The [ppm] eyrie

January 19, 2010


Filed under: powerplay manager hockey, PPM.miscellaneuous, Uncategorized — glanvalleyeaglets @ 3:21 pm

This is an article I always wanted to do – about the named bundle of attributes, qualities and statistics, about the silent knight of Powerplay Manager, about the goat, ass, horse or hypogrif that carries or brings down the hopes of the manager, the entity that gets nominated for the national team and without hesitation goes through fire and water, checks and fights, not afraid of any kind of fractures, inflammations, abdominal stretches and anginas when serving his Manager, who are you, my dear reader. Let me introduce Mr. Ice Hockey Player. Treat him well and he will thank you on the ice.

Your goal must be to train the player correctly, preferably so that he is the best possible player he could ever be at any time. I’ll leave the definition of the phrase “best player” as an exercise for the interested reader 🙂

The best service you can do to a Player is give him the right training for a certain position. The player will become your vision, so take care to have the right visions. It is perfectly all right if you want to turn a young center into a winger, if he has the quality-wise disposition for this. Scout your players, this will show you the way.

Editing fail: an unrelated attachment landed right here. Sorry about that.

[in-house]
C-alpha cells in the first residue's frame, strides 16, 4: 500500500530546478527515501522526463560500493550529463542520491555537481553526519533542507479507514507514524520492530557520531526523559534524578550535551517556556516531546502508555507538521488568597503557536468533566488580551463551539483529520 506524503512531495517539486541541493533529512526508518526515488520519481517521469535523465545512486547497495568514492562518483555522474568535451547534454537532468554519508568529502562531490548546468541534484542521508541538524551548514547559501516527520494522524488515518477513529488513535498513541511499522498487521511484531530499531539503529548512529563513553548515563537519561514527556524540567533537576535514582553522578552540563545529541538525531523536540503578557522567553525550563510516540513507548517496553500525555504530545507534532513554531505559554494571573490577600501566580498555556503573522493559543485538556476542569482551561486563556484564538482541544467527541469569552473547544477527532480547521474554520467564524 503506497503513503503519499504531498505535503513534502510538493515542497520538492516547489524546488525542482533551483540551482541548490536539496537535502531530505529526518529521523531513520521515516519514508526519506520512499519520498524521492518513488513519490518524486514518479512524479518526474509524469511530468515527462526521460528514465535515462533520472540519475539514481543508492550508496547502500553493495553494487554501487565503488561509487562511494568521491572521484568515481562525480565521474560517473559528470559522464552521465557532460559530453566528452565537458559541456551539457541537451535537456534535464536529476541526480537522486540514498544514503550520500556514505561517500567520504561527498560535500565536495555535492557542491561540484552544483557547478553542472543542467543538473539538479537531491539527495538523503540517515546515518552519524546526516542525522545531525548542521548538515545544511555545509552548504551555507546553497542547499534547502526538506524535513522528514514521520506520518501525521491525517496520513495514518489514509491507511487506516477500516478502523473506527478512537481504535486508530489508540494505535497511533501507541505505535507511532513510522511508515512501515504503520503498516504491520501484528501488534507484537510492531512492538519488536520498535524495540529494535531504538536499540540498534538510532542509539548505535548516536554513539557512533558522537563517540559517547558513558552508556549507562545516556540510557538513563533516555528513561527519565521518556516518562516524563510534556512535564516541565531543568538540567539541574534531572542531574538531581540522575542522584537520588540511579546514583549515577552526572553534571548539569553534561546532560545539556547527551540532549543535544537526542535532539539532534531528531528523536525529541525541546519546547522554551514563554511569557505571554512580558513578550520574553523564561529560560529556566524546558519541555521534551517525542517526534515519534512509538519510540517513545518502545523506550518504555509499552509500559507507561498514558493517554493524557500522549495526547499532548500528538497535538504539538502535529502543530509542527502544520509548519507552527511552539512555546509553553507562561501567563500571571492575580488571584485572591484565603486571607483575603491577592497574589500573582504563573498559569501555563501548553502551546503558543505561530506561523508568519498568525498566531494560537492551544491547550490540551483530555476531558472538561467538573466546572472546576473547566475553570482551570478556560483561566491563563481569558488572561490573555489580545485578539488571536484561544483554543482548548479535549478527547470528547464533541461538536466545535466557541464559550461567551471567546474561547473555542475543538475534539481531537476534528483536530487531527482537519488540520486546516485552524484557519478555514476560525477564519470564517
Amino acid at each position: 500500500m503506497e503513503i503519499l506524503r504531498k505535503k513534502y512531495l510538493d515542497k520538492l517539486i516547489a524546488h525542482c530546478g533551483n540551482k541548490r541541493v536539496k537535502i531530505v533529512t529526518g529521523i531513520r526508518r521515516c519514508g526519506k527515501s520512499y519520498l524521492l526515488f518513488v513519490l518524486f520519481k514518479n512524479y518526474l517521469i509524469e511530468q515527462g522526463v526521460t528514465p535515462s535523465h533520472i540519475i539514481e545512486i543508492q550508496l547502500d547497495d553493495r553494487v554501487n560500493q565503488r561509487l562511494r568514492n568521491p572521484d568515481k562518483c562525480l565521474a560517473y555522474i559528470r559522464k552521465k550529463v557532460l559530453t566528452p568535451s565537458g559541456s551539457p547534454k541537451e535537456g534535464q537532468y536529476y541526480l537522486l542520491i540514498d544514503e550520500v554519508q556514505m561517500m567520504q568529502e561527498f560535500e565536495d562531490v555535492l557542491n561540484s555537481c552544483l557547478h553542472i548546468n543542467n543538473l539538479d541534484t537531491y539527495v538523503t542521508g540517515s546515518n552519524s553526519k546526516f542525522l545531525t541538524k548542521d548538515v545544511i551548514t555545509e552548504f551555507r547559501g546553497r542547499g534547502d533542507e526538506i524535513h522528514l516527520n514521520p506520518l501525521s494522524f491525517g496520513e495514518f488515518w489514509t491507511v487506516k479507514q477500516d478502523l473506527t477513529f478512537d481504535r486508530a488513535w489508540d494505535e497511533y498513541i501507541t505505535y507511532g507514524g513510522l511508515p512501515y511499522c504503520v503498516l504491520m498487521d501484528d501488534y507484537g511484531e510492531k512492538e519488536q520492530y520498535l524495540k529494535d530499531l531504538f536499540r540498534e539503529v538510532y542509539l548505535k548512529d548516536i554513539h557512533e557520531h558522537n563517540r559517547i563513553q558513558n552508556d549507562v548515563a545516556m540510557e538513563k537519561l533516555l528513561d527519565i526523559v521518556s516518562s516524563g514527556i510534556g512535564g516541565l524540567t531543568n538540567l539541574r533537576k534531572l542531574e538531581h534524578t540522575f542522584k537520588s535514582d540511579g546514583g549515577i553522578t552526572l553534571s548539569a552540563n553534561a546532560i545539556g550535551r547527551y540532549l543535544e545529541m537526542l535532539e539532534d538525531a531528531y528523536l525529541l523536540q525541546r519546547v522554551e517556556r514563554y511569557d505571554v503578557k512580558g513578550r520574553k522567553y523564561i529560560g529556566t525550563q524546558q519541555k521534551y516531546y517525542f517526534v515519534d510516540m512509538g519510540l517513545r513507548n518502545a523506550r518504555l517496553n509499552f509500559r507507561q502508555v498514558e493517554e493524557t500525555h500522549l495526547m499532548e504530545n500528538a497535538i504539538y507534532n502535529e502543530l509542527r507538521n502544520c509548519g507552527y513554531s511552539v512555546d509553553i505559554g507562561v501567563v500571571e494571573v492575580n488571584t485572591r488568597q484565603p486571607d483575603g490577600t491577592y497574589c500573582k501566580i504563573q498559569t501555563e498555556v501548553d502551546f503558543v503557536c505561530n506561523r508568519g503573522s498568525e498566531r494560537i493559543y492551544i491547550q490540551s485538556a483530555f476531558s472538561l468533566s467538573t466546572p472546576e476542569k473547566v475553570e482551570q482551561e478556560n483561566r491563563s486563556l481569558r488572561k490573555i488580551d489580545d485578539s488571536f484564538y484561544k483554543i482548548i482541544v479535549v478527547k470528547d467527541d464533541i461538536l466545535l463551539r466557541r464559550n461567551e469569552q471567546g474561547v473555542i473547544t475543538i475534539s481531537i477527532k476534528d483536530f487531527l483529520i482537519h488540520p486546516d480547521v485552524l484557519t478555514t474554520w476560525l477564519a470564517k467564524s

Read the Guide if you haven’t done so yet. Re-read it every now and then. The Guide was never written by the actual developers, so it is no wonder that it contains lots of bugs and omissions. Follow the Guide, but don’t trust it. Don’t trust me either, I’m much further from the developers than the authors of the Guide.

One of the most quoted and mysterious passages in the Guide is the following:

“Player with attributes 180 – 25 – 25 or 70 – 90 – 90 /where the first one is the primary main attribute and the last two are secondary main attributes/ is not as good for the given position as a player with attributes 120 – 30 – 50. Similarly a player with attributes 130 – 80 – 30 or 80 – 80 – 80 is not as good as a player with attributes 100 – 80 – 50.”

What in the world is it supposed to mean? Here are two of the most common misinterpretations of this verse:

* Guide states that 100-80-50 is the best distribution
* There is a built-in penalty for excessive secondary attributes, so 70-90-90 might be strictly worse than 70-70-70.

The Guide doesn’t state any of this. Instead, the Guide
* identifies a player with its primary and secondary attributes (three numbers) and
* states that a player P can be strictly better or worse than player Q for a given position.